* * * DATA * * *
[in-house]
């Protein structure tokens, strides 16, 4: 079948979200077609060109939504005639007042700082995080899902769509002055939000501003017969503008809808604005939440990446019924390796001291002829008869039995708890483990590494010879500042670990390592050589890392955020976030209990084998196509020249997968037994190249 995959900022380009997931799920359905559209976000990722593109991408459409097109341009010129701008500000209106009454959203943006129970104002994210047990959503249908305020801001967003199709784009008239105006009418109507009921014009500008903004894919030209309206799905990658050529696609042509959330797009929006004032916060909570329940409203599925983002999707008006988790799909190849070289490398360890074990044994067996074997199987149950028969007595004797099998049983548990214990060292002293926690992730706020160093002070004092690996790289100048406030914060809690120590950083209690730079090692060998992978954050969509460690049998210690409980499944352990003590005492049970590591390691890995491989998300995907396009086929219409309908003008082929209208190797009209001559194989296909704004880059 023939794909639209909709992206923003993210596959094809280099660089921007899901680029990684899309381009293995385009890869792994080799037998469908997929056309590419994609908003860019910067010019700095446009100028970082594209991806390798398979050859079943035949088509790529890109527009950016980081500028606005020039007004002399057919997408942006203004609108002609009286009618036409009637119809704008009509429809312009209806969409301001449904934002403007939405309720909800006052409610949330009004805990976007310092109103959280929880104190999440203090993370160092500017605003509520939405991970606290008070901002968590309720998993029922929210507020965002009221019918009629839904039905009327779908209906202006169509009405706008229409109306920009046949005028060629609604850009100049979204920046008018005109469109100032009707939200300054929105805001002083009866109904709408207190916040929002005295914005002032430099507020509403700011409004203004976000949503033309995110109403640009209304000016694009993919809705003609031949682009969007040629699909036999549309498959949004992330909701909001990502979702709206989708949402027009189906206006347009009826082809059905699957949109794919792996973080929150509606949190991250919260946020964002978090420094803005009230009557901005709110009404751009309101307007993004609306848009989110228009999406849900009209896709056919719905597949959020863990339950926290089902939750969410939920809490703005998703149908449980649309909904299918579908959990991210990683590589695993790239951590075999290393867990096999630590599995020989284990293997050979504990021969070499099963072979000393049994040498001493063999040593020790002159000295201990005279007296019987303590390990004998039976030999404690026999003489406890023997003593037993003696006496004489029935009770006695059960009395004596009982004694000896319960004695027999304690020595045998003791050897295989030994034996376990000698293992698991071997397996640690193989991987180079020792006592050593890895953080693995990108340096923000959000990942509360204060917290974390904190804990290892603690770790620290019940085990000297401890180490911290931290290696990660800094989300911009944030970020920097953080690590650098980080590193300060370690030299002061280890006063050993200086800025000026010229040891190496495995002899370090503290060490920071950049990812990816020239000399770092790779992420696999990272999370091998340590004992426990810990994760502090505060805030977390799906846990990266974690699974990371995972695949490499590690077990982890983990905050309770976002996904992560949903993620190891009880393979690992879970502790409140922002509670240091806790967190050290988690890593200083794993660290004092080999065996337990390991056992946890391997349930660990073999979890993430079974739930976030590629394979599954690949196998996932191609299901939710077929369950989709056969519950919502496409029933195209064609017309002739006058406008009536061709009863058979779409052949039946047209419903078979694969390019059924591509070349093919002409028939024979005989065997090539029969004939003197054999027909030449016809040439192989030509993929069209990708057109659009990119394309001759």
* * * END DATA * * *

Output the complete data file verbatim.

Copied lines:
[in-house]
């Protein structure tokens, strides 16, 4: 079948979200077609060109939504005639007042700082995080899902769509002055939000501003017969503008809808604005939440990446019924390796001291002829008869039995708890483990590494010879500042670990390592050589890392955020976030209990084998196509020249997968037994190249 995959900022380009997931799920359905559209976000990722593109991408459409097109341009010129701008500000209106009454959203943006129970104002994210047990959503249908305020801001967003199709784009008239105006009418109507009921014009500008903004894919030209309206799905990658050529696609042509959330797009929006004032916060909570329940409203599925983002999707008006988790799909190849070289490398360890074990044994067996074997199987149950028969007595004797099998049983548990214990060292002293926690992730706020160093002070004092690996790289100048406030914060809690120590950083209690730079090692060998992978954050969509460690049998210690409980499944352990003590005492049970590591390691890995491989998300995907396009086929219409309908003008082929209208190797009209001559194989296909704004880059 023939794909639209909709992206923003993210596959094809280099660089921007899901680029990684899309381009293995385009890869792994080799037998469908997929056309590419994609908003860019910067010019700095446009100028970082594209991806390798398979050859079943035949088509790529890109527009950016980081500028606005020039007004002399057919997408942006203004609108002609009286009618036409009637119809704008009509429809312009209806969409301001449904934002403007939405309720909800006052409610949330009004805990976007310092109103959280929880104190999440203090993370160092500017605003509520939405991970606290008070901002968590309720998993029922929210507020965002009221019918009629839904039905009327779908209906202006169509009405706008229409109306920009046949005028060629609604850009100049979204920046008018005109469109100032009707939200300054929105805001002083009866109904709408207190916040929002005295914005002032430099507020509403700011409004203004976000949503033309995110109403640009209304000016694009993919809705003609031949682009969007040629699909036999549309498959949004992330909701909001990502979702709206989708949402027009189906206006347009009826082809059905699957949109794919792996973080929150509606949190991250919260946020964002978090420094803005009230009557901005709110009404751009309101307007993004609306848009989110228009999406849900009209896709056919719905597949959020863990339950926290089902939750969410939920809490703005998703149908449980649309909904299918579908959990991210990683590589695993790239951590075999290393867990096999630590599995020989284990293997050979504990021969070499099963072979000393049994040498001493063999040593020790002159000295201990005279007296019987303590390990004998039976030999404690026999003489406890023997003593037993003696006496004489029935009770006695059960009395004596009982004694000896319960004695027999304690020595045998003791050897295989030994034996376990000698293992698991071997397996640690193989991987180079020792006592050593890895953080693995990108340096923000959000990942509360204060917290974390904190804990290892603690770790620290019940085990000297401890180490911290931290290696990660800094989300911009944030970020920097953080690590650098980080590193300060370690030299002061280890006063050993200086800025000026010229040891190496495995002899370090503290060490920071950049990812990816020239000399770092790779992420696999990272999370091998340590004992426990810990994760502090505060805030977390799906846990990266974690699974990371995972695949490499590690077990982890983990905050309770976002996904992560949903993620190891009880393979690992879970502790409140922002509670240091806790967190050290988690890593200083794993660290004092080999065996337990390991056992946890391997349930660990073999979890993430079974739930976030590629394979599954690949196998996932191609299901939710077929369950989709056969519950919502496409029933195209064609017309002739006058406008009536061709009863058979779409052949039946047209419903078979694969390019059924591509070349093919002409028939024979005989065997090539029969004939003197054999027909030449016809040439192989030509993929069209990708057109659009990119394309001759």